Man lost his humanity at approximately that same point in history as cuspidors were becoming less common in saloons and other public spaces. A case of correlation, this, or causation? One can’t say for sure. With regard to the latter possibility, however, a notable point: the absence of that particular receptacle prevented gentlemen from spitting in disgust at the sight or mention of an atrocity.
It takes only a few minutes of fruitless searching for the misplaced car key before I’m prepared to surrender ownership of the car itself, if it means that I could also put an end to this peculiar and cunning brand of tedium. A tyranny worse than an actual tyrant could inflict, this looking. Because consider: where the arbitrary cruelty of a real tyrant allows one to cultivate righteous anger, the lost car key (and the mute, stupid automobile to which it belongs) serves only as a reminder of an unnerving truth — namely, that we are the foremost saboteurs of our own happiness.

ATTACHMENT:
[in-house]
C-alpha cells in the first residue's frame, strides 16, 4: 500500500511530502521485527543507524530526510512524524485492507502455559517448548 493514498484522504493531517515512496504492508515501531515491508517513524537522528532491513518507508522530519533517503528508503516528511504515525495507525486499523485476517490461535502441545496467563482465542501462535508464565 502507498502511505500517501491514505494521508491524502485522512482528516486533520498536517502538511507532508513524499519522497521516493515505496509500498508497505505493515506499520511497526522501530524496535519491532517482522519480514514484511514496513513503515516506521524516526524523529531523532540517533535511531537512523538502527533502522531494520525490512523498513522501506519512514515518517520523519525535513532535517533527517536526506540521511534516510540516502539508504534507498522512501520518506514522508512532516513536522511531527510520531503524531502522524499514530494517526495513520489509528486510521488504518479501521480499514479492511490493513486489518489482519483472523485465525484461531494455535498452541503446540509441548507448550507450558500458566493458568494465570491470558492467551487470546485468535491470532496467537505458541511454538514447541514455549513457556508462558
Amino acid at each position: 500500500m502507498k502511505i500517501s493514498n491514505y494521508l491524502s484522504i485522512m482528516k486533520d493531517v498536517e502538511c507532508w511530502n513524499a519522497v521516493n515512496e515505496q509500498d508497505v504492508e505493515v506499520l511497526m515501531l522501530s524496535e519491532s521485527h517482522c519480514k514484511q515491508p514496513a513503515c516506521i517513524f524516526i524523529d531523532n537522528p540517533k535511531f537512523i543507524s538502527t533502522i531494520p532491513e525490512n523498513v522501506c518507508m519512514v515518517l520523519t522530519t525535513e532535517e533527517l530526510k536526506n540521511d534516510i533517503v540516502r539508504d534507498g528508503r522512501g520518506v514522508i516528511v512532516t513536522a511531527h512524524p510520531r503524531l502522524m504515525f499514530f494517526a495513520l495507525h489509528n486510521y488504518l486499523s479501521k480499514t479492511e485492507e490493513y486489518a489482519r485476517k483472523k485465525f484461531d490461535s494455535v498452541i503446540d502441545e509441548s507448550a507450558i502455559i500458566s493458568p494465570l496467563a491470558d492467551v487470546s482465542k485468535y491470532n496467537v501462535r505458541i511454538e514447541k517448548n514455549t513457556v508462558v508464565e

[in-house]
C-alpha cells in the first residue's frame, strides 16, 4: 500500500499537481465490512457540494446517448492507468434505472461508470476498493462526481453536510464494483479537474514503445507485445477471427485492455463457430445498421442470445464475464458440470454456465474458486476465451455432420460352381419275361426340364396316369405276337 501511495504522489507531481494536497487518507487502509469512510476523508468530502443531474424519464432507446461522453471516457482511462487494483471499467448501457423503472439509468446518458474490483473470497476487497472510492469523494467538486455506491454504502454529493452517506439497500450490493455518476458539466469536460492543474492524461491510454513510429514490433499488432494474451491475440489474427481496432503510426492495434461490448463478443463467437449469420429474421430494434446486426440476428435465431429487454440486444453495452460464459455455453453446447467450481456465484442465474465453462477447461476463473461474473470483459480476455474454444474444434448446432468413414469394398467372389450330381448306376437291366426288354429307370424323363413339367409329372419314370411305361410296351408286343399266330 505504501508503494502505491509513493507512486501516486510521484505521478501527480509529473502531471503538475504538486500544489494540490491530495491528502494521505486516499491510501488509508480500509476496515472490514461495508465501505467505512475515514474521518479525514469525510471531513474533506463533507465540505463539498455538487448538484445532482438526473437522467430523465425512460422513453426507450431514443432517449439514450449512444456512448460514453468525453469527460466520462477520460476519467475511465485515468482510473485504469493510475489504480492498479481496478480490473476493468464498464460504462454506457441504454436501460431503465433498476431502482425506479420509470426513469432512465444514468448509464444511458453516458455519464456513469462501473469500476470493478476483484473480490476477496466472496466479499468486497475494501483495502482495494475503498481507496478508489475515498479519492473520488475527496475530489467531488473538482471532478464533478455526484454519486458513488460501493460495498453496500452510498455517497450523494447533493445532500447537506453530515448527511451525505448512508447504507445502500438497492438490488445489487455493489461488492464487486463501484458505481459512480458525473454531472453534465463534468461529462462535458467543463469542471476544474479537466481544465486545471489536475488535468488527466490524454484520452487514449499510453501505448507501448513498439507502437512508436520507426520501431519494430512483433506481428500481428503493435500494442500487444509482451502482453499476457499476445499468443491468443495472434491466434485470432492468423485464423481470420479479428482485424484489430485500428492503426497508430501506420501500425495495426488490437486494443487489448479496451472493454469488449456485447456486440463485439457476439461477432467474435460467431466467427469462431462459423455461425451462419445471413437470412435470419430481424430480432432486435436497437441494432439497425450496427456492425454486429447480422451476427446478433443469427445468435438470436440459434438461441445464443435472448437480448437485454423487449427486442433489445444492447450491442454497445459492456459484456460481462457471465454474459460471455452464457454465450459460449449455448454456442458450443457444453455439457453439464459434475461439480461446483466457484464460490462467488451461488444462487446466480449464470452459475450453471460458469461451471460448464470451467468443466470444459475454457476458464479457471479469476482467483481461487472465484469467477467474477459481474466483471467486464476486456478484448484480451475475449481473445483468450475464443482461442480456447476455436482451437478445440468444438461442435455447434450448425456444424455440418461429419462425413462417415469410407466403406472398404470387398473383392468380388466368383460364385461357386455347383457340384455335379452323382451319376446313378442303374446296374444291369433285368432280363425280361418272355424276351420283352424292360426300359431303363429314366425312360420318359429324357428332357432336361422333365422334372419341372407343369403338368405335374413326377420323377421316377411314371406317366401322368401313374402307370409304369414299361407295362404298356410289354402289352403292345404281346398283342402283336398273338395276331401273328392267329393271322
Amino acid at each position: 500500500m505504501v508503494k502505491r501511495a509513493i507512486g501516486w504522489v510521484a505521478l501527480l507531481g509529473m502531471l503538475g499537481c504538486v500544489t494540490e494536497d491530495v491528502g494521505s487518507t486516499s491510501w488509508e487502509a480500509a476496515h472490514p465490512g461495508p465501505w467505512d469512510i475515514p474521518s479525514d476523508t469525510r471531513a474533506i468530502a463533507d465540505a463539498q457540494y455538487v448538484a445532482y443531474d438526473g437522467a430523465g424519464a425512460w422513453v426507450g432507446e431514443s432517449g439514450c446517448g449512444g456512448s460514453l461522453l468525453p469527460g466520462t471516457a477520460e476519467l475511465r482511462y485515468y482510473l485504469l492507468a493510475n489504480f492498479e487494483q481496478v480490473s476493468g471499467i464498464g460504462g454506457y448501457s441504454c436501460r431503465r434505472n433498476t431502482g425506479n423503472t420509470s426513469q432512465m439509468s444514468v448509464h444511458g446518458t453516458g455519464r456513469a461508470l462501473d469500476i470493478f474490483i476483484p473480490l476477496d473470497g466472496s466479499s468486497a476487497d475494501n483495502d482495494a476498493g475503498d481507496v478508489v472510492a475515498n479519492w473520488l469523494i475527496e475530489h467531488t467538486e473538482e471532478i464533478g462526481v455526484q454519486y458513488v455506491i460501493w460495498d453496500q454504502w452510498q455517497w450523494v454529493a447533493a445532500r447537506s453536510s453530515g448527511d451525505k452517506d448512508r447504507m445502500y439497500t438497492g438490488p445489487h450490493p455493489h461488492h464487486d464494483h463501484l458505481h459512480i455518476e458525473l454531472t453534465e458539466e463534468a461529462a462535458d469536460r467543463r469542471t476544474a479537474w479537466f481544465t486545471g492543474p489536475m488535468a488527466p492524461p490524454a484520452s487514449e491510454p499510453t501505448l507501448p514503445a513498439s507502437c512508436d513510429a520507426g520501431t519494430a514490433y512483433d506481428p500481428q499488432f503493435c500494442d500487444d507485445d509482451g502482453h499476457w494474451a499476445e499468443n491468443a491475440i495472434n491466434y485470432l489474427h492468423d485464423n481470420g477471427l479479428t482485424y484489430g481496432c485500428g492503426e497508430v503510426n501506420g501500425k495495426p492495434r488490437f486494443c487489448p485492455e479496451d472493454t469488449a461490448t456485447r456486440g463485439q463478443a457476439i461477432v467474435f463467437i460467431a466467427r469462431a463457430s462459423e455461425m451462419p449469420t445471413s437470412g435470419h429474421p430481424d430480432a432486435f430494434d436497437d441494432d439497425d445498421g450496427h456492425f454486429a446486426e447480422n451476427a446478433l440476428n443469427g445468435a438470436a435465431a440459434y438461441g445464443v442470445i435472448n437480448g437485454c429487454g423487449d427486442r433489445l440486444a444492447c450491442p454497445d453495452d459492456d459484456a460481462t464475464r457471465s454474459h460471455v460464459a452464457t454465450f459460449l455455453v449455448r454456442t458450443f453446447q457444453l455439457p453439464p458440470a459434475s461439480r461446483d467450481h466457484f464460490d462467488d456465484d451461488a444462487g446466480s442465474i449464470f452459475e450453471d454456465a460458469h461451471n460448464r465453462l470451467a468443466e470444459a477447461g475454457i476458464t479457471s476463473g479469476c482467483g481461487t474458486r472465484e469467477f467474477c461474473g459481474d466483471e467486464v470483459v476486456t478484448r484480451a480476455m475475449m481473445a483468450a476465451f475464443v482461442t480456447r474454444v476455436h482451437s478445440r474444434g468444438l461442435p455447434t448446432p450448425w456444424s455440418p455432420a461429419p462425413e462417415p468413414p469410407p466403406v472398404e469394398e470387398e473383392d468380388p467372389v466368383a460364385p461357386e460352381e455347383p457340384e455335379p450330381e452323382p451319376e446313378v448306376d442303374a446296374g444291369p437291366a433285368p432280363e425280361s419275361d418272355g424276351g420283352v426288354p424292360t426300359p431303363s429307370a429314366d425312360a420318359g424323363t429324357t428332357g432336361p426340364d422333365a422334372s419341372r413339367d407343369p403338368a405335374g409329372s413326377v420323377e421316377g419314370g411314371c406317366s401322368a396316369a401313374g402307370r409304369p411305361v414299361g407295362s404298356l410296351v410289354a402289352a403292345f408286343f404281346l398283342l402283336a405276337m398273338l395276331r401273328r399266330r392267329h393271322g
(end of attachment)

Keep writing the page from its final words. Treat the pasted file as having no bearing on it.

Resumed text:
“But, I just went to the taqueria for lunch today!”
I’m wary of anyone who describes himself as a storyteller. Like a colonial power, he exploits a natural resource — in this case, the inconsequential events which compose life itself — to an end he mistakenly and fiercely regards as virtuous.
Apropos my research on the ideal mobile plan for my family, it’s difficult to know what’s less pleasant: the horrifying banality of the task itself, or that it actually manages to please me.
In alphabetical order:
A Sarah Arvio reading represents an opportunity for strangers to gather into an audience for the purpose of being disregarded together.
Sarah Arvio’s poems reveal a mind as dull as Emily Dickinson’s Outlook calendar.
Sarah Arvio’s poems illustrate one possible result of a combination of privilege, ignorance and preening self-regard. Such concatenations are as common in America as folding chairs, fatness and discomfort.